Abstract. Barley is an important crop in Trakia region, Turkey and due to various environmental factors it can suffer some biotic stress and yield loss in the region. This research was carried out in two locations (Edirne and Tekirdağ) of Trakia region during 2013-2014 growing year. The experiment was set up with 25 advanced genotypes in completely randomized blocks with four replications at two locations. Grain yield, plant height, days to heading, leaf rust, net blotch, powdery mildew and relationship among these characters were investigated. According to the results, there was significant difference among genotypes for grain yield, biotic stress factors and other characters. The mean grain yield of the genotypes was 6866 kg ha-1. TEA1619-11 had the highest grain yield with 7667 kg ha-1. TEA2311-19 (7593 kg ha-1) and Harman (7593 kg ha-1) were the other highest yielding genotypes. Due to various environmental conditions, there was significant difference between locations. Mean yield in Edirne location was 7841 kg ha-1 and in Tekirdağ location it was 5891 kg ha-1. TEA1619-8 and TEA1619-9 sister lines had the shortest plant height and early genotypes had higher grain yield. Net blotch (Pyrenophora teres f. teres) is the mainly prevalent disease in Trakya region. Leaf rust and powdery mildew had negative effect and decreased grain yield. TEA1619-12, TEA1619-17, TEA2311-19 and TEA1980-25 genotypes were resistant at both locations. TEA1980-25 was an outstanding line to net blotch, leaf rust and powdery mildew. It was determined that increase of net blotch had negative effect and decreased the grain yield in the genotypes.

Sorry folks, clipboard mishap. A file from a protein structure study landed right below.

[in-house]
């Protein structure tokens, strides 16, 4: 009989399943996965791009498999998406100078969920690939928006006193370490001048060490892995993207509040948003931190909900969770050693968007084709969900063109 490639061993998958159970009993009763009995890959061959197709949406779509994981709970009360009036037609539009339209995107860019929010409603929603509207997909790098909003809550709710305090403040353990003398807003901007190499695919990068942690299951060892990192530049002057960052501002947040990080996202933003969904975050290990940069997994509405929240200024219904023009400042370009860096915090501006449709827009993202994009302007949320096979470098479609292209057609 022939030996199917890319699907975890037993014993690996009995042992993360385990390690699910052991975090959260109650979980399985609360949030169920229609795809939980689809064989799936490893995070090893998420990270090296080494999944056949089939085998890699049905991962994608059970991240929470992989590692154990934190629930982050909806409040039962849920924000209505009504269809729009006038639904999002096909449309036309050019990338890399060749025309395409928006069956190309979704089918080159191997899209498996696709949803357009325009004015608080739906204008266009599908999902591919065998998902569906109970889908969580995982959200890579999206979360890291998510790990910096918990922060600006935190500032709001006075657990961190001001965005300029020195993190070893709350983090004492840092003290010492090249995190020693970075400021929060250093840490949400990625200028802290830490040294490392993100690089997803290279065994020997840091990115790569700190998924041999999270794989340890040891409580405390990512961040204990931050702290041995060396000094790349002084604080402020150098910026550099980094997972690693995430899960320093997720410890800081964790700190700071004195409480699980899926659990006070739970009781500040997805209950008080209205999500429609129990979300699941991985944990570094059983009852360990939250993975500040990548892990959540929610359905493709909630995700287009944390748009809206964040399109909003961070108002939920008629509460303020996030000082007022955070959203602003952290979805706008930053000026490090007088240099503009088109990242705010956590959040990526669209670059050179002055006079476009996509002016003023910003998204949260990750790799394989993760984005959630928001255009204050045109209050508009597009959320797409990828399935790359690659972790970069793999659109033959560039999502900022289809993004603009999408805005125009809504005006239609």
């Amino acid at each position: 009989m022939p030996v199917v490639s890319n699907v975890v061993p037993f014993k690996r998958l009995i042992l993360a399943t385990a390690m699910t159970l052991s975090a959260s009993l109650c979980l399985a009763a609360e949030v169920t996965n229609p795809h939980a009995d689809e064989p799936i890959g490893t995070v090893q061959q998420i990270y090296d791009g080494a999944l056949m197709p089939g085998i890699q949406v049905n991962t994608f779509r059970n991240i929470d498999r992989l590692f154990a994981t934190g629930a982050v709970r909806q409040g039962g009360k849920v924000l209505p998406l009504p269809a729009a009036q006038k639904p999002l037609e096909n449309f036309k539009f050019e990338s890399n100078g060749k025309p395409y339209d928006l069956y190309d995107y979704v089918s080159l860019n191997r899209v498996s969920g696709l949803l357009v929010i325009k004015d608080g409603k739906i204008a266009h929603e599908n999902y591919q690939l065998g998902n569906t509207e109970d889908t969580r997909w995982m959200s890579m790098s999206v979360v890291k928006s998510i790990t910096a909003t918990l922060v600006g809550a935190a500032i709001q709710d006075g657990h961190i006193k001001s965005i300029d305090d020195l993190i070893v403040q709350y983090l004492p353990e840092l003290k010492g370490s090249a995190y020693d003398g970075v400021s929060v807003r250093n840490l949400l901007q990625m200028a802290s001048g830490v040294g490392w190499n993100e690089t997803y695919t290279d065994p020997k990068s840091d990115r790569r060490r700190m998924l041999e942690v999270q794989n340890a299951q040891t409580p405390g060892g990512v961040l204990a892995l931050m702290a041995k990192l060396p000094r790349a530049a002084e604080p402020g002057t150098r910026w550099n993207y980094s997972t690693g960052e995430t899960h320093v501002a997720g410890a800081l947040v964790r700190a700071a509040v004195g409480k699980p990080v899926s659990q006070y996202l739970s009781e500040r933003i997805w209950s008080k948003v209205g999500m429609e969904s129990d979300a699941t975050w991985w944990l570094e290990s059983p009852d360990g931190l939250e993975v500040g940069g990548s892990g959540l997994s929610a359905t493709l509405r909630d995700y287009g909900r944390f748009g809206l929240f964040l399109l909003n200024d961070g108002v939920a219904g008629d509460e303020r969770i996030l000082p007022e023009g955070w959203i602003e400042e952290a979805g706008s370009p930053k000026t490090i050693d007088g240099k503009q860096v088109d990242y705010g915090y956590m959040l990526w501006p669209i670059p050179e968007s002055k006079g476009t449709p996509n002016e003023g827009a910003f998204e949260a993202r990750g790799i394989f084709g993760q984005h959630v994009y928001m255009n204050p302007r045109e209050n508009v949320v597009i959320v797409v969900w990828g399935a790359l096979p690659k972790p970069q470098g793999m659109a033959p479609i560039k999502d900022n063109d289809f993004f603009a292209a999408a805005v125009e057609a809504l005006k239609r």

Effect of salinity on morpho-physiological parameters and nitrogen content in chickpea (Cicer arietinum L.)

K. Fatiha1, H. Abdelkrim1, B. Abdelkader2

1Laboratory of Agrobiotechnology and Nutrition in dry areas, Ibn-Khaldoun University, Tiaret, Algeria
2Biotechnology Laboratory of Rhizobia and Plant Breeding, Faculty of Sciences, Oran University, Es-Senia, Algeria

(Manuscript received 17 December 2018; accepted for publication 7 March 2019)